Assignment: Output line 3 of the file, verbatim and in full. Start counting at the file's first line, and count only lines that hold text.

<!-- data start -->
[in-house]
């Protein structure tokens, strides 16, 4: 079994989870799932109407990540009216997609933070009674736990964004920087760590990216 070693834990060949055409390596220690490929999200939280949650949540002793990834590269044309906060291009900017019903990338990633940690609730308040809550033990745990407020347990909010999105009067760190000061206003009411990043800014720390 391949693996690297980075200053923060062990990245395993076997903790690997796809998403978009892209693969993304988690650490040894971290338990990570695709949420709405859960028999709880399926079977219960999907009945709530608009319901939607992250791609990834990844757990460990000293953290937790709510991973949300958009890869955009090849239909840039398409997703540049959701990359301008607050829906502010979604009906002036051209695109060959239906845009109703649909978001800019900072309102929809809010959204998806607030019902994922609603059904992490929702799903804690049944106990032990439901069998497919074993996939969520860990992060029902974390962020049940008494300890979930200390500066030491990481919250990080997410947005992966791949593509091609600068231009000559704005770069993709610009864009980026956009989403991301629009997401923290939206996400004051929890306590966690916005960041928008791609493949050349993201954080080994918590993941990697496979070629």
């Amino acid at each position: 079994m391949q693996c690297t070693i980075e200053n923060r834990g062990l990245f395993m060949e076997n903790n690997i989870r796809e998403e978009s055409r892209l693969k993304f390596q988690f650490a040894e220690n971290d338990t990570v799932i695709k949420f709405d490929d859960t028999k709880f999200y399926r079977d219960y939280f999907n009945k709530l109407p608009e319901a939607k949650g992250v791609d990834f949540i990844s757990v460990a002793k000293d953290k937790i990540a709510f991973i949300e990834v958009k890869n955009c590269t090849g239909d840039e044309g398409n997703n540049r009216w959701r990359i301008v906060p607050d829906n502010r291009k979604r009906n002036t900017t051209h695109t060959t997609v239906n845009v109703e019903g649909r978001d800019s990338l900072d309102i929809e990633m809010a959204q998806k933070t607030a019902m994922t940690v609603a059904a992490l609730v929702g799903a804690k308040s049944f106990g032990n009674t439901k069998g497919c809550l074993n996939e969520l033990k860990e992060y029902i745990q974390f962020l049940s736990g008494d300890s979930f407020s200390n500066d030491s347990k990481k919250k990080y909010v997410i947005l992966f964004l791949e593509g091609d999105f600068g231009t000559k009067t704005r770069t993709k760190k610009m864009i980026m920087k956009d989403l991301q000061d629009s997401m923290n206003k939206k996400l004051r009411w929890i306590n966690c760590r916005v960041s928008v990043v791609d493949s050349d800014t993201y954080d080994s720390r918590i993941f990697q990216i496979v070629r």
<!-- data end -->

């Amino acid at each position: 079994m391949q693996c690297t070693i980075e200053n923060r834990g062990l990245f395993m060949e076997n903790n690997i989870r796809e998403e978009s055409r892209l693969k993304f390596q988690f650490a040894e220690n971290d338990t990570v799932i695709k949420f709405d490929d859960t028999k709880f999200y399926r079977d219960y939280f999907n009945k709530l109407p608009e319901a939607k949650g992250v791609d990834f949540i990844s757990v460990a002793k000293d953290k937790i990540a709510f991973i949300e990834v958009k890869n955009c590269t090849g239909d840039e044309g398409n997703n540049r009216w959701r990359i301008v906060p607050d829906n502010r291009k979604r009906n002036t900017t051209h695109t060959t997609v239906n845009v109703e019903g649909r978001d800019s990338l900072d309102i929809e990633m809010a959204q998806k933070t607030a019902m994922t940690v609603a059904a992490l609730v929702g799903a804690k308040s049944f106990g032990n009674t439901k069998g497919c809550l074993n996939e969520l033990k860990e992060y029902i745990q974390f962020l049940s736990g008494d300890s979930f407020s200390n500066d030491s347990k990481k919250k990080y909010v997410i947005l992966f964004l791949e593509g091609d999105f600068g231009t000559k009067t704005r770069t993709k760190k610009m864009i980026m920087k956009d989403l991301q000061d629009s997401m923290n206003k939206k996400l004051r009411w929890i306590n966690c760590r916005v960041s928008v990043v791609d493949s050349d800014t993201y954080d080994s720390r918590i993941f990697q990216i496979v070629r």